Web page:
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Why the gangsters still love The Godfather of all movies

THIRTY YEARS ON: Francis Ford Coppola's mob masterpiece is still as popular as ever. BRIAN VINER chronicles the impact of influential Mafia movie The Godfather, once accused of turning the Mob into men of honour

Just over 30 years ago, Francis Ford Coppola called "action" on The Godfather, the film version of Mario Puzo's nigh-on unreadable novel. Coppola's film was released a year later, and a little after that, a reformed mobster called Dominick Montigleo settled down to watch it in a cinema in Berkeley, California.

Dominick was the nephew of Nino Gaggi, an under-boss in the Gambino family. Uncle Nino ran the Roy DeMeo crew in Bensonhurst, Brooklyn, reputedly the most vicious gang of mobsters in the United States.

Dominick had been part of the DeMeo crew. But he had tired of threatening to cut people's nuts off. He wanted to make sweet music, dammit. So he scarpered to California, determined to become a famous rock musician. Then, in the spring of 1972, he settled down to watch The Godfather.

Dominick was enraptured. A shiver ran down his spine when Michael Corleone (Al Pacino) said to his weedy brother Fredo (John Cazale): "Fredo, you're my elder brother, and I love you, but don't ever take sides with anyone against the family again ... ever!" The loyalty, the tradition, hell, the nobility of the Mob. Not to mention the meatballs. Right up on the big screen.

Dominick soon packed up his things and returned to Uncle Nino's embrace, and his meatballs. The Godfather was the best recruiting tool the Mob ever had.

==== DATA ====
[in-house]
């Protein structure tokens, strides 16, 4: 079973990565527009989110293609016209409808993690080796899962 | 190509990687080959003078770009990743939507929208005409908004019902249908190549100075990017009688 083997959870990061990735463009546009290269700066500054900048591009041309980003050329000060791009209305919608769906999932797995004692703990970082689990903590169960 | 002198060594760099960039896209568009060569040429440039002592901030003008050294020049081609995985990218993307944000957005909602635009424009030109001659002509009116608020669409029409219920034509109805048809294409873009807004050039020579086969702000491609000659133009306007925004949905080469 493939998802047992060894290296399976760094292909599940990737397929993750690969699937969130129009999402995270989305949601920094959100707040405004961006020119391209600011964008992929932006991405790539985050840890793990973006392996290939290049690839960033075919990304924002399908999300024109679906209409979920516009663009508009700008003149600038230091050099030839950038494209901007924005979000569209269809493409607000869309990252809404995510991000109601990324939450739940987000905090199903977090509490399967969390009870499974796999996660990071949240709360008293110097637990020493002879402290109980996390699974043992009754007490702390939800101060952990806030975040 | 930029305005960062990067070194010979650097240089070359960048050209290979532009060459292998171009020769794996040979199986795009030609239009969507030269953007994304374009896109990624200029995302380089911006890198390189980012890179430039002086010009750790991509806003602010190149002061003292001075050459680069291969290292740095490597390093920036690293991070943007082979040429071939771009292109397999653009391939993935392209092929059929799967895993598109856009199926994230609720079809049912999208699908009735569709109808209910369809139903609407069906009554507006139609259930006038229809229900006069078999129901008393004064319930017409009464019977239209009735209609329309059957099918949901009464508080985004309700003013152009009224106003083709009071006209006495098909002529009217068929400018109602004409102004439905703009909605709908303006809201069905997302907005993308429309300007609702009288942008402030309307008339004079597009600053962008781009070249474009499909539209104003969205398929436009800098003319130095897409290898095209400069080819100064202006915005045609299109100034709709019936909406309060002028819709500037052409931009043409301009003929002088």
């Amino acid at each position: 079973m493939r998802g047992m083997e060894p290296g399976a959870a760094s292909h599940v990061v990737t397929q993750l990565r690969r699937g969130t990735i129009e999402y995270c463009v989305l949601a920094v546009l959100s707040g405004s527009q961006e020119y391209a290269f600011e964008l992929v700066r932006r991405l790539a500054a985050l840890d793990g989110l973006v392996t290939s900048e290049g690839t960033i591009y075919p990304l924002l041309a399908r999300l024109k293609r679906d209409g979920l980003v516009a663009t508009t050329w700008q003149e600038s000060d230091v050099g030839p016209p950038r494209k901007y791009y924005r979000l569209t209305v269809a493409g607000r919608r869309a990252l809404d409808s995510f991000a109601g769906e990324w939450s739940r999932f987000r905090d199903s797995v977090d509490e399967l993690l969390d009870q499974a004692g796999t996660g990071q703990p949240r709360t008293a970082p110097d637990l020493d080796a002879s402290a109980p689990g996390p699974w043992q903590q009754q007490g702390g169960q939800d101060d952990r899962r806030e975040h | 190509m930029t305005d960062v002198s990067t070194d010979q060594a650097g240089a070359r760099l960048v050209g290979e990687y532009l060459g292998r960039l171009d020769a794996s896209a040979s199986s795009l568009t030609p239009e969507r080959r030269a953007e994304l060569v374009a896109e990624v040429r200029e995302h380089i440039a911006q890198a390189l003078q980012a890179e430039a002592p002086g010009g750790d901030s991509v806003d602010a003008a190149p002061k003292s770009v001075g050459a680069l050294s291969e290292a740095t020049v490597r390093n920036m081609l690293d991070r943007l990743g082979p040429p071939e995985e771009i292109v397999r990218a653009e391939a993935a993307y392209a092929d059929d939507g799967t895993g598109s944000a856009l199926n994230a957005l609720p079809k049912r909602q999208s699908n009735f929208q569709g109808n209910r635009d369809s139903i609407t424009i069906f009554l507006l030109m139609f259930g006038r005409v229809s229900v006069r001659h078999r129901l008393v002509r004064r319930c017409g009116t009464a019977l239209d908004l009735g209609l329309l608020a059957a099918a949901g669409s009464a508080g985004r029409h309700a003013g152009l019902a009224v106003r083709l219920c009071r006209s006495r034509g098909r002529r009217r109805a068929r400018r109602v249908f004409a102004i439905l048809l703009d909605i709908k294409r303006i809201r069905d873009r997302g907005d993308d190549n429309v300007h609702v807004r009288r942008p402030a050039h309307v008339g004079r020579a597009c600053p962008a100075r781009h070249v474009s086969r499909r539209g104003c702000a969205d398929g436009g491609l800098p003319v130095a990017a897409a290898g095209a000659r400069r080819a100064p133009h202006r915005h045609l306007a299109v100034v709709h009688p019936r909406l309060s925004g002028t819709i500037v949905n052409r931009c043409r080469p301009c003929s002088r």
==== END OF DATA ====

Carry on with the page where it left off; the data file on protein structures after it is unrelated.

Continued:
"It made gangsters men of honour instead of what they really are killers without honour," says Jerry Capeci, who used to write a column about the mob for the New York Daily News and now runs www.ganglandnews.com.

"The film made joining the Mob palatable, even attractive, to young Italian-Americans. And gangsters have always enjoyed gangster movies. They even like (Martin Scorsese's) Goodfellas, which portrays them more accurately."

They also like The Sopranos, the brilliant television series shown on RTE and Channel 4, as we know from the FBI's secretly taped conversations between Anthony Rotundo, reputedly a soldier in the DeCavalcante family, and Joseph 'Tin Ear' Scalfano, so-called because he wears a hearing-aid.

The transcript of the tape, which led to the arrest of 41 New Jersey mobsters in 1998, included several references to The Sopranos. "Is that supposed to be us?" asked Scalfano.

And just as art imitates life, so life imitates art. Capeci tells me about another hoodlum knocking around Brooklyn in the seventies, Joey Gallo, who modelled himself shamelessly on Richard Widmark in the 1947 film Kiss of Death. Gallo even had a Hollywood-style demise. He was shot to death in Umberto's Clam House in Manhattan's Little Italy neighbourhood, thereby taking a tad too far his enthusiasm for dramatic endings.

But then the distinction between Mob fact and Mob fiction has always been blurred, thanks not least to George Raft, the actor with supposed underworld connections who played Paul Muni's sidekick in the 1932 classic Scarface and later parodied himself in Billy Wilder's Some Like it Hot.

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The Godfather's impact on the Mob, however, was something new, something different. According to a former Pennsylvania cop called Frank Friel, every mobster's house he ever raided contained a cherished set of Godfather videos.

Such status within the Mob was not what Coppola had in mind for his films. In fact, it must now strike him as decidedly ironic, given the production problems created for him by the Italian-American Civil Rights League, which was represented by known mobsters, who complained somewhat disingenuously that The Godfather perpetuated a hurtful trend of linking Italian-Americans with organised crime.

Coppola can at least take comfort in the fact that Dominick Montigleo later enrolled in the FBI witness programme, and is now a TV repairman called Donald Moore living blamelessly in Yancy, Oklahoma (or something like that). Nevertheless, the Mob owes plenty to The Godfather.

"It gave wiseguys a quick view of history," says Allen Rucker, who, as author of The Sopranos A Family History, is also interested in the film's other legacy, its impact on screen mafiosi.